You wouldn’t expect fish and melanoma to be in the same headline – but they were last week. Researchers in the United States reported a higher risk of developing melanoma, a common type of potentially deadly skin cancer, in people who ate a relatively large amount of fish.
The researchers speculated their results may be due to levels of contaminants in some fish species – especially fatty fish. These contaminants include polychlorinated biphenyls (PCBs) – synthetic chemical pollutants used as equipment coolants and lubricants and as paint additives. PCBs are commonly found in the environment and can cause cancer in humans.
But a detailed look at the research shows the findings don’t necessarily mean we should all be cutting fish from our diets for fear of skin cancer.
Beyond the headline
The headline comes from a published study that followed more than 490,000 adults in the US for more than 15 years and checked cancer registry databases to see how many melanomas occurred within that same group of adults. Researchers classified melanomas as “in-situ” meaning on the skin surface, or “malignant” meaning they had spread deeper.
They also asked study participants about how much fish they usually ate using a reliable food-frequency questionnaire.
People in the study reported how often they ate fish and their portion sizes of fried fish or fish sticks, non-fried fish or seafood such as flounder, cod, shrimp, clams, crabs or lobster. They also reported how much and how often they ate canned tuna, including both water- and oil-packed tuna.
The average amount of fish those in the study ate varied from 20 grams or less per week (equivalent to the size of half a matchbox) up to about 300 grams a week.
Among the lowest fish eaters there were 510 cases of in-situ and 802 cases of malignant melanoma over the 15 years compared to 729 and 1102 respectively in the highest fish-eating group. This means the rates were 28% and 22% higher for both melanoma in-situ and malignant melanoma for those who ate the most fish compared to the least.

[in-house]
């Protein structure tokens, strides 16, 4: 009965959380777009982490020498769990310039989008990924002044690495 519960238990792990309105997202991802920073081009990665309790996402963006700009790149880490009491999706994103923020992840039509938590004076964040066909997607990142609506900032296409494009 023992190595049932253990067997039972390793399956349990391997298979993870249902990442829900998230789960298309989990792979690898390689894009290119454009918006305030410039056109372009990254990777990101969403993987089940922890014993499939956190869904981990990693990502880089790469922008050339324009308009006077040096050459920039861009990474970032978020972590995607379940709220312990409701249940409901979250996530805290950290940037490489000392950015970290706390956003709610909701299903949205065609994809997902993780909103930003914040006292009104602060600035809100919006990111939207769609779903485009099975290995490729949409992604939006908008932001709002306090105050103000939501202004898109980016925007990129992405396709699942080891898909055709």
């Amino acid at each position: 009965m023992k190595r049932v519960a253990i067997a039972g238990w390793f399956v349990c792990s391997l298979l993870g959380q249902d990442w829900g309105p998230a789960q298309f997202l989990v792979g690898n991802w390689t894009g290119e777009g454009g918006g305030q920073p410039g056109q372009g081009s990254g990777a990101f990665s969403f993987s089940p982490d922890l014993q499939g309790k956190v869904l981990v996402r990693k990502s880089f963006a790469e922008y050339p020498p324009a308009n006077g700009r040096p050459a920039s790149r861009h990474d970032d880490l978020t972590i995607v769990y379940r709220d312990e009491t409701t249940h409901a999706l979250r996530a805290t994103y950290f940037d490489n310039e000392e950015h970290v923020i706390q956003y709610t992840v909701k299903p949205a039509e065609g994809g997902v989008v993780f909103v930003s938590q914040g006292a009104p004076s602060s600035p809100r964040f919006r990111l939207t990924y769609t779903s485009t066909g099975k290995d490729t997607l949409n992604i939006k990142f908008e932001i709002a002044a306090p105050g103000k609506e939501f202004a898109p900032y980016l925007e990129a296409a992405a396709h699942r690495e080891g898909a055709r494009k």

Looking at specific types of fish, there was a higher melanoma rate among people who ate more tuna and non-fried fish. Interestingly, there was no association with fried fish intake. While that appears counter-intuitive, it is likely due to the very small intakes of fried fish – ranging from less than one up to seven grams a day (equivalent to one heaped teaspoon).
Although the researchers adjusted their analyses for factors that could affect results – such as physical activity, smoking, family history of cancer and alcohol intake – the adjustment for daily UV exposure was only based on the average UV index for the suburb they lived in. This means there was no adjustment for UV exposure related to a person’s occupation. They also did not have information on the melanoma risk factors such mole count, hair colour, history of severe sunburn or individual sun-related behaviours.
Observation is not causation
This study does not prove eating fish causes melanoma. This is because it’s a “cohort study”, meaning people were observed over time to see whether they developed melanoma or not.
There was no intervention to feed them specific amounts of fish, which would not have been practical to do over 15 years anyway. Researchers did measure a range of behaviours at the beginning of the study (or “baseline”), such as dietary intake and physical activity levels. But these could have changed over time.